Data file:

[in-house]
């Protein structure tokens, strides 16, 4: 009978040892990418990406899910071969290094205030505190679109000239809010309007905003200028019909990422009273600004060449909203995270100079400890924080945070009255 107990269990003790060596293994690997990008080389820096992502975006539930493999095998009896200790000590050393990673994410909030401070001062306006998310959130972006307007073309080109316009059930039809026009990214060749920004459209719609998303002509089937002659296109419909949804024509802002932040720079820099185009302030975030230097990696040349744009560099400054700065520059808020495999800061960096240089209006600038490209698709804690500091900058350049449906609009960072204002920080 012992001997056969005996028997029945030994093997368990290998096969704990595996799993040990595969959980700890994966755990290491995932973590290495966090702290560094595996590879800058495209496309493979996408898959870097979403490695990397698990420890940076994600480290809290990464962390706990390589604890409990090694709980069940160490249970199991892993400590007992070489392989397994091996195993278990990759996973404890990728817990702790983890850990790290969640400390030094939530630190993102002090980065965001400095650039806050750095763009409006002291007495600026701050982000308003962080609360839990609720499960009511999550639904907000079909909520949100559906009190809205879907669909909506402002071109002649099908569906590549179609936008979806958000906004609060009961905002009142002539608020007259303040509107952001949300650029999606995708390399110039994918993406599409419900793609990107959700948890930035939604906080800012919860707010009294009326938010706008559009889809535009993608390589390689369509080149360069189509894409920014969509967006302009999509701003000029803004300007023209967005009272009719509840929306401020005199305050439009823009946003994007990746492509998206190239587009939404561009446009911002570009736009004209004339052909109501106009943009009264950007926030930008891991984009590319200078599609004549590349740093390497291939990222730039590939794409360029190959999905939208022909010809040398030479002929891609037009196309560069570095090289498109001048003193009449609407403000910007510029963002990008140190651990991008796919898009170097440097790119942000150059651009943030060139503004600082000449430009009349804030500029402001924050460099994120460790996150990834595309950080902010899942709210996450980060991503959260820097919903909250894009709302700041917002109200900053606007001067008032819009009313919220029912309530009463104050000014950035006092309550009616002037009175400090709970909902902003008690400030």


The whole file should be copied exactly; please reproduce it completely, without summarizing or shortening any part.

[in-house]
């Protein structure tokens, strides 16, 4: 009978040892990418990406899910071969290094205030505190679109000239809010309007905003200028019909990422009273600004060449909203995270100079400890924080945070009255 107990269990003790060596293994690997990008080389820096992502975006539930493999095998009896200790000590050393990673994410909030401070001062306006998310959130972006307007073309080109316009059930039809026009990214060749920004459209719609998303002509089937002659296109419909949804024509802002932040720079820099185009302030975030230097990696040349744009560099400054700065520059808020495999800061960096240089209006600038490209698709804690500091900058350049449906609009960072204002920080 012992001997056969005996028997029945030994093997368990290998096969704990595996799993040990595969959980700890994966755990290491995932973590290495966090702290560094595996590879800058495209496309493979996408898959870097979403490695990397698990420890940076994600480290809290990464962390706990390589604890409990090694709980069940160490249970199991892993400590007992070489392989397994091996195993278990990759996973404890990728817990702790983890850990790290969640400390030094939530630190993102002090980065965001400095650039806050750095763009409006002291007495600026701050982000308003962080609360839990609720499960009511999550639904907000079909909520949100559906009190809205879907669909909506402002071109002649099908569906590549179609936008979806958000906004609060009961905002009142002539608020007259303040509107952001949300650029999606995708390399110039994918993406599409419900793609990107959700948890930035939604906080800012919860707010009294009326938010706008559009889809535009993608390589390689369509080149360069189509894409920014969509967006302009999509701003000029803004300007023209967005009272009719509840929306401020005199305050439009823009946003994007990746492509998206190239587009939404561009446009911002570009736009004209004339052909109501106009943009009264950007926030930008891991984009590319200078599609004549590349740093390497291939990222730039590939794409360029190959999905939208022909010809040398030479002929891609037009196309560069570095090289498109001048003193009449609407403000910007510029963002990008140190651990991008796919898009170097440097790119942000150059651009943030060139503004600082000449430009009349804030500029402001924050460099994120460790996150990834595309950080902010899942709210996450980060991503959260820097919903909250894009709302700041917002109200900053606007001067008032819009009313919220029912309530009463104050000014950035006092309550009616002037009175400090709970909902902003008690400030």